Words: Ben Abrams | Photos: Drew Larrigan
Driving a Supercar like the Koenigsegg CCX on public roads with speed limits and stop signs could be compared to dating a supermodel but only being allowed to hold hands. Eventually, the thrill of squeezing her hand wears off as does “goosing” the throttle from 65-85mph. Also, you must be comfortable receiving attention, stares and finger pointing by onlookers are commonplace. People will often match your speed to get another glimpse of that girl on your arm or the car you’re driving. It can be a nuisance, but then again, there are worse problems to have.
Never needing to get out of 3rd gear, I’m constantly reminded that Koenigsegg didn’t intend for their cars to be driven primarily at low speeds. Let me clarify, it’s not that the car doesn’t perform well at low speeds. Quite the contrary, I had always wanted to do a story on the daily driveability of this particular car; with the lift system, low end torque, the compliant steering, and intuitive clutch, it’s astoundingly easy. It’s just that the car seems to get better as you go faster…as if the sweet spot truly lies somewhere in the triple digits.
One could argue that it’s not just supercars but that many high performance cars can’t achieve their potential on public roads. This is undoubtedly the case and fortunately I have been lucky enough to experience the next level engineering that Christian von Koenigsegg and his team achieved with this car during an outing at Homestead Raceway. The car didn’t stutter at all when accepting the increased acceleration, handling, or braking loads. It was tight and it was strong. The twin supercharged V8 howled with glee. That day, owning the car wasn’t about “those crazy doors”, rather I got to experience its real heart and soul in the Florida heat. It was in its element on that road course.
Unfortunately, the nature of my driving habits lend to more highway commuting and weekend jaunts than focused track time. Also, the tracks we have in my area are tight and quick and they are much more suited to agile, “flickable” cars – I doubt that I’d be getting out of 4th gear in the CCX on the straights. Hand *squeeze*.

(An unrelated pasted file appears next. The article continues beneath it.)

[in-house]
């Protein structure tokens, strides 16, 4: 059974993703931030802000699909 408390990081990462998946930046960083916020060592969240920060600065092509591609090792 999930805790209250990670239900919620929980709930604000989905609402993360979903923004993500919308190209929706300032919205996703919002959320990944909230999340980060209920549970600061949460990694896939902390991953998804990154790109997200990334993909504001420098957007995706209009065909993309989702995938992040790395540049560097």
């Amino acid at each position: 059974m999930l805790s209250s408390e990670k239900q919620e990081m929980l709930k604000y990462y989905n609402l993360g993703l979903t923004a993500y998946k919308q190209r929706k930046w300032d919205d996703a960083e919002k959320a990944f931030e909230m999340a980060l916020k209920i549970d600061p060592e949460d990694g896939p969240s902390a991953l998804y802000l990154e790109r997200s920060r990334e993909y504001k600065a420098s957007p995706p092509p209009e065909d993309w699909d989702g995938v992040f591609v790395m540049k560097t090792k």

It’s also financially risky to track a car like this. Insurance is not your friend once you enter a race track. Small repairs and general maintenance can easily total the price of a daily driver and reputable shops are hard to find. That being said, I will always agree that the track is the best place to test a car and driver’s limits; my only regret is that I didn’t stay at Homestead longer that day.
I heartily abide by the “you have to pay to play” mantra and each opportunity to play undoubtedly brings a cost/benefit analysis. However, the more I find myself performing analyses like this around a car, the less enjoyable that car ownership experience becomes.
I want to reiterate that there is nothing inherently wrong with the Koenigsegg. In fact, everything about the CCX and its big brother the Agera is out of this world. What the small crew from Angelholm have accomplished in less than a decade is astonishing. They have built a car that competes with the world’s best in the most elite class of performance. They continue to push boundaries with their stout engineering, proficient use and understanding of carbon fiber, and a level of fit and finish that stands side by side with the best that Italy and Germany presently offer.
So, instead of writing a story on the daily driveability of the Koenigsegg CCX, I find myself writing a story on why I’ve decided to part ways with the car. Letting go of a car like the this is one of those “it’s not you, it’s me” decisions. It became about whether I wanted to keep this amazing machine in my collection “just because” or whether I’d had my fun with it and there were better uses of funds.
This is also a great time to implement my quasi-Buddhist views on collecting cars. As best I can, I practice non-attachment no matter how much I enjoy my time behind the wheel or how much they cost. I know that tomorrow is not a given and that clinging to material possessions is not an authentic way to find happiness. While the CCX brings me tremendous joy, I have to recognize the impermanence of my relationship with it.
In the spirit of the “caretaker” theme that’s been swirling around the automotive world lately, I know that my time with cars like the CCX is inherently short and that my main responsibility is to enjoy each moment and take good care of the car until it finds a new home.
As I took the CCX on one more drive around the Seattle highways and city streets, we serendipitously found a new shooting location just as a magnificently clear and brilliantly colorful sunset presented itself. As we watched the colors light up the sky, and I was fielding questions like “how fast does it go” and “how much does it cost”, this quote from Mevlana Rumi came to mind:
“Come on sweetheart
let’s adore one another
before there is no more
of you and me.”
Many thanks to Cats Exotics for assisting with the sale and best wishes to its new caretaker.